The Center Square 

Spread of African Swine Fever has State Looking at Ways To Keep Disease Out Of Pa.


September 5, 2019

Three words kept coming up at a joint meeting of the House and Senate Agriculture and Rural Affairs Committees this week – African swine fever.

The committees meet to discuss biosecurity and animal health with much of the meeting focused on the disease, which has killed as much as half the pigs in China and could have a devastating effect on not only Pennsylvania but the U.S.

“This is a virus that, unfortunately, if it comes to the U.S., very quickly would result in 100 percent mortality of any of the herds it came into,” said Kevin Brightbill, DVM, state veterinarian and director of the Bureau of Animal Health and Diagnostic Services with the Pennsylvania Department of Agriculture. “There would be no survivors from this disease.”

An African swine fever outbreak in the U.S. could have a $8 billion impact just on swine and a $20 billion impact on commodity imports including corn and soybeans, he said.

The disease can be transmitted several ways and affects all pigs equally. Pigs can eat contaminated pork products or it can be transmitted through feces. Humans can also transmit it to the pigs.

“We are concerned about international travelers that may have had interactions on farms, say in China and other places and potentially not disposing of their clothes, not disposing of their shoes and then visiting a U.S. farm or even say a county fair exhibition where in some places like where the Little League World Series is held there is a county fair there at the same time and we have a lot of people going to that,” Brightbill said.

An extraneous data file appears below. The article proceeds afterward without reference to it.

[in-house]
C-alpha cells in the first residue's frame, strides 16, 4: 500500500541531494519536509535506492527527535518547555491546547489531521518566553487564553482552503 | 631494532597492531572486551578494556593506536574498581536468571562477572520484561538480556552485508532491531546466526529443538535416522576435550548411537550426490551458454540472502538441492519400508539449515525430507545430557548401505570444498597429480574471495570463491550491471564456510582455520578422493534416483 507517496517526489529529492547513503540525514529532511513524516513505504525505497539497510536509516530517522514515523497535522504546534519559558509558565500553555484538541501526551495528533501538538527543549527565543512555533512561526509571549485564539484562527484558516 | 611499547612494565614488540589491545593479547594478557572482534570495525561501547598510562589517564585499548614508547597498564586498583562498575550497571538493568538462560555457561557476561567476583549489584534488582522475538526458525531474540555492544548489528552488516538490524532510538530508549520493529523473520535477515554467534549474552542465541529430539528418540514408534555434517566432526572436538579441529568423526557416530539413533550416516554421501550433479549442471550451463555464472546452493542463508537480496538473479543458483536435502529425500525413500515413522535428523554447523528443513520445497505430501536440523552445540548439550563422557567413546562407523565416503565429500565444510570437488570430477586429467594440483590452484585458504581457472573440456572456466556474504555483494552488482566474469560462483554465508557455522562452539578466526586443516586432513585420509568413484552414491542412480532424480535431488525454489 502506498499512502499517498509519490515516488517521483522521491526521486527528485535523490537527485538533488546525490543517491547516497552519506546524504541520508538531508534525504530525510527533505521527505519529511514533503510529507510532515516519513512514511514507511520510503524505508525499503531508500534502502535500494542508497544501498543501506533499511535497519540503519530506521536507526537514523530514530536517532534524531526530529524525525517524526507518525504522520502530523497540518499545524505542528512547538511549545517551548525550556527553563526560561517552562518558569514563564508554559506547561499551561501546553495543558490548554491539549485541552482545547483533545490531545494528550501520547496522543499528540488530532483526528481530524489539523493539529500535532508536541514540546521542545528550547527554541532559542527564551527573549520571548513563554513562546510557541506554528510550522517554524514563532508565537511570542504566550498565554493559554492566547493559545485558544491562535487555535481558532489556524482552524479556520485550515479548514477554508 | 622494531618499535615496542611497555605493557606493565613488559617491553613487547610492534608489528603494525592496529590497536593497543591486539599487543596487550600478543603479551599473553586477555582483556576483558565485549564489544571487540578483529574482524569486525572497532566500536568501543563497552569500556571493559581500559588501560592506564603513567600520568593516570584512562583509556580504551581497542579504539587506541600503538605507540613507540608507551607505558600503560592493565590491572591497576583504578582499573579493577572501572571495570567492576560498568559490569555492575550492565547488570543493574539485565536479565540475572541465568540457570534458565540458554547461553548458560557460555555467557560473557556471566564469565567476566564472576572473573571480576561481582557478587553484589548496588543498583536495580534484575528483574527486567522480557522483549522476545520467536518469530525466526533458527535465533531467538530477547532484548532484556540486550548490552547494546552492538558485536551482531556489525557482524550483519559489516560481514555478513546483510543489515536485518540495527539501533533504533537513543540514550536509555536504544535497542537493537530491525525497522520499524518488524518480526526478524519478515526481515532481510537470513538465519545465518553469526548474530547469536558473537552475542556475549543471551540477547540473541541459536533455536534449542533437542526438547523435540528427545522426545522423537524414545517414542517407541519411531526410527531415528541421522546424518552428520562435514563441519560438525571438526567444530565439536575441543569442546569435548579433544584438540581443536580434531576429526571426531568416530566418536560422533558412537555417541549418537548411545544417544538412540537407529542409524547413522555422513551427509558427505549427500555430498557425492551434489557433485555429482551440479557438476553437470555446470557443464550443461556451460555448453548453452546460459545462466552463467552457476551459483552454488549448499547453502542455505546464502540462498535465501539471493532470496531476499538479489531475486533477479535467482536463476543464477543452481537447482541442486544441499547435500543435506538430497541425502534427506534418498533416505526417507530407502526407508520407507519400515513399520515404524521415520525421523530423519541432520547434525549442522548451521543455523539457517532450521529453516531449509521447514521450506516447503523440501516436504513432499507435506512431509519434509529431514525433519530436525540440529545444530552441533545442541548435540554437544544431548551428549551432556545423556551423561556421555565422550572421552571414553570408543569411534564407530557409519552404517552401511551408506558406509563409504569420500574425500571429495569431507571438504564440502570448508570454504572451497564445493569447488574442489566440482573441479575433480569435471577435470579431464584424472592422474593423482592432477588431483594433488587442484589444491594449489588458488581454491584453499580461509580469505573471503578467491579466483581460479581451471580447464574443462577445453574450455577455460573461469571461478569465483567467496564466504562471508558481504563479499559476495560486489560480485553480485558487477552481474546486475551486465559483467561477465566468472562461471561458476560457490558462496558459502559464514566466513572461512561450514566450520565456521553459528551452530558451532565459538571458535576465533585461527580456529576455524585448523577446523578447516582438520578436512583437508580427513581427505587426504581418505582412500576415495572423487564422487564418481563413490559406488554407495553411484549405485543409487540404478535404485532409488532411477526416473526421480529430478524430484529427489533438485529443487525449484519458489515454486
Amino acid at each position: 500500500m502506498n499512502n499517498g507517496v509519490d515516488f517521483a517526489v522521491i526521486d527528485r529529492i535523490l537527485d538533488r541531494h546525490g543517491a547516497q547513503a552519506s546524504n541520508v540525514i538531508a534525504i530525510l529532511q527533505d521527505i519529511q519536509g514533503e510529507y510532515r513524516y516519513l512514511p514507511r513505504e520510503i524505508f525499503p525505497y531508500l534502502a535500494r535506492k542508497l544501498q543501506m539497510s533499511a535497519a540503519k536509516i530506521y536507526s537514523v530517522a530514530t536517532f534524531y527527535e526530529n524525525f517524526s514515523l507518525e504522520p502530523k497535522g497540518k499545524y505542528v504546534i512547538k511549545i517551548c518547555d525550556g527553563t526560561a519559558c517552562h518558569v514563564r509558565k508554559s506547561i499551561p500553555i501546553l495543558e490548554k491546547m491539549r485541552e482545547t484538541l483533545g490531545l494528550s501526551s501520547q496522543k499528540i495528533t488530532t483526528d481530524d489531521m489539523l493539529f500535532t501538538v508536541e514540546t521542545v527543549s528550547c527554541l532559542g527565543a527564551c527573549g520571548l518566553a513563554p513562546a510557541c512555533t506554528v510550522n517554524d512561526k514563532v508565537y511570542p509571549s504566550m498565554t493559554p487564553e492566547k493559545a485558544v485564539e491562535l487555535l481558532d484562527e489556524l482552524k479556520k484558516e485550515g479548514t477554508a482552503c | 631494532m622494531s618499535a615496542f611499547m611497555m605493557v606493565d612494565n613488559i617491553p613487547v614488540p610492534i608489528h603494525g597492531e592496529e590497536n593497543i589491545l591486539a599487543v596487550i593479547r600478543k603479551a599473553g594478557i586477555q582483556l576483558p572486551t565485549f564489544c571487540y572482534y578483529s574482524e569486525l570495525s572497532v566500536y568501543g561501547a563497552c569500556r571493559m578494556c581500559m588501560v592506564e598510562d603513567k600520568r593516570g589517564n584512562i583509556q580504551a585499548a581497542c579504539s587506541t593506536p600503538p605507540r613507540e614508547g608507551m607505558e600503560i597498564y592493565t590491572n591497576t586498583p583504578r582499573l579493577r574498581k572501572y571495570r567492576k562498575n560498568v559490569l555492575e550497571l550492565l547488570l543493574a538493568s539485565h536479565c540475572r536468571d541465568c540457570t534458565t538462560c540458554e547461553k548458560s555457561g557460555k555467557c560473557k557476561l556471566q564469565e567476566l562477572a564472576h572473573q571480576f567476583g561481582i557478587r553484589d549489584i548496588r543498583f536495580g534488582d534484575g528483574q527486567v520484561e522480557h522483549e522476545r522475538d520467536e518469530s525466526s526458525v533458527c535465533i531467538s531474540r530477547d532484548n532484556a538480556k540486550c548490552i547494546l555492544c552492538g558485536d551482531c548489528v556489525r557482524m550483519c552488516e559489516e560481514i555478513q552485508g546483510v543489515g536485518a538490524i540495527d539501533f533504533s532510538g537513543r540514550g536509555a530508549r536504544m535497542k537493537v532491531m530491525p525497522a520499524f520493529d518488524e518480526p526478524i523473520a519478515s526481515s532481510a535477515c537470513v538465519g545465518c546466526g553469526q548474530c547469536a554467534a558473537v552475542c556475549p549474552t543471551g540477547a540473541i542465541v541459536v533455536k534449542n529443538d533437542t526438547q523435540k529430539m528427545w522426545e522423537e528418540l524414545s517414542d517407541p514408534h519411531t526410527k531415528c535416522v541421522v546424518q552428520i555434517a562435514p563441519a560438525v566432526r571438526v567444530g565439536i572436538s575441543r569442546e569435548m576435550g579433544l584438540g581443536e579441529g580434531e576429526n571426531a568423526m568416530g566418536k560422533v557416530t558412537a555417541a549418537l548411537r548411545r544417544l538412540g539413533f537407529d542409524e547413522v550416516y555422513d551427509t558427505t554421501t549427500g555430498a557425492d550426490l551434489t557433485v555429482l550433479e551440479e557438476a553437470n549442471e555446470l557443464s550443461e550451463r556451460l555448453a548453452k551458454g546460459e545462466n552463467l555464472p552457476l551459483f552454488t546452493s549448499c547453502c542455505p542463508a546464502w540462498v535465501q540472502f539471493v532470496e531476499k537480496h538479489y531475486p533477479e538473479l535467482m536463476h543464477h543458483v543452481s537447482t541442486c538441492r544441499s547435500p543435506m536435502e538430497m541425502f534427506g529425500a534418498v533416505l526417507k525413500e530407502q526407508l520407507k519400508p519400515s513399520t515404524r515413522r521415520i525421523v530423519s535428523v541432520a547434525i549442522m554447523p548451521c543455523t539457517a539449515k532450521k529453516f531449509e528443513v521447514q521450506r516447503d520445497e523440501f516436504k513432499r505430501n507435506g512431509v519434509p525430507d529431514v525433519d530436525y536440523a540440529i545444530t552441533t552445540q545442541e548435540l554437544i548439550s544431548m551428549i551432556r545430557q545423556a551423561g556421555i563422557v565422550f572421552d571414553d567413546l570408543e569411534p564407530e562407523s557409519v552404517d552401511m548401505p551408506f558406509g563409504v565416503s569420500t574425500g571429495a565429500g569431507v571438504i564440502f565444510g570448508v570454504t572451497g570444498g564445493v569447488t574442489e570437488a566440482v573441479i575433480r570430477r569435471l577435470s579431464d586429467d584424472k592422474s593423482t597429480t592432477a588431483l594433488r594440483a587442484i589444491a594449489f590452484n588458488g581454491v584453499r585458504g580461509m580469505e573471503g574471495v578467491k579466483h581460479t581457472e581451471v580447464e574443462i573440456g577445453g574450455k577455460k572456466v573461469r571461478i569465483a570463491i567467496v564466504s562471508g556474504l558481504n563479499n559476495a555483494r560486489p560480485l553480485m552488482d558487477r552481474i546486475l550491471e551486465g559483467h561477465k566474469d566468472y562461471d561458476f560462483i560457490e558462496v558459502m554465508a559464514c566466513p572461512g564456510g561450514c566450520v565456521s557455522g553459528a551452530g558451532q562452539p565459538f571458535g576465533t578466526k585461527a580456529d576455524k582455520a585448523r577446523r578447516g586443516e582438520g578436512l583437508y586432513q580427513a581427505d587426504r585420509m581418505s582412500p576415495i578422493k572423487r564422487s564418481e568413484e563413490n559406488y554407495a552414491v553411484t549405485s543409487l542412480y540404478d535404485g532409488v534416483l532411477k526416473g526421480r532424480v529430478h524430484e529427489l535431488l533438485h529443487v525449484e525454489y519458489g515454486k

The virus only responds to two disinfectants and no vaccine is available, the panelists testified.

State Rep. Eddie Day Pashinski asked Pa. Agriculture Secretary Russell Redding about the level of preparedness the state was at when it came to biosecurity.

“If I were picking a number, I would say halfway, but that varies by industry,” Redding said, noting the poultry industry is in a better position to fight infection than the swine industry. The challenge is establishing protocols and getting the farmers to stick with them, Redding said.

A Foreign Animal Disease Preparedness and Response Symposium will be held next spring in conjunction with the Pennsylvania Department of Agriculture to discuss preparedness for African swine fever and other threats. The U.S. Department of Agriculture is expected to attend.

“ASF keeps me up at night,” said Dr. Richard Roush, dean of the College of Agricultural Sciences at Penn State University, who noted the disease has recently “crossed an ocean” and been found in Ireland. “It’s one of the reasons why we want to have this conference to discuss this with the USDA and other experts.”


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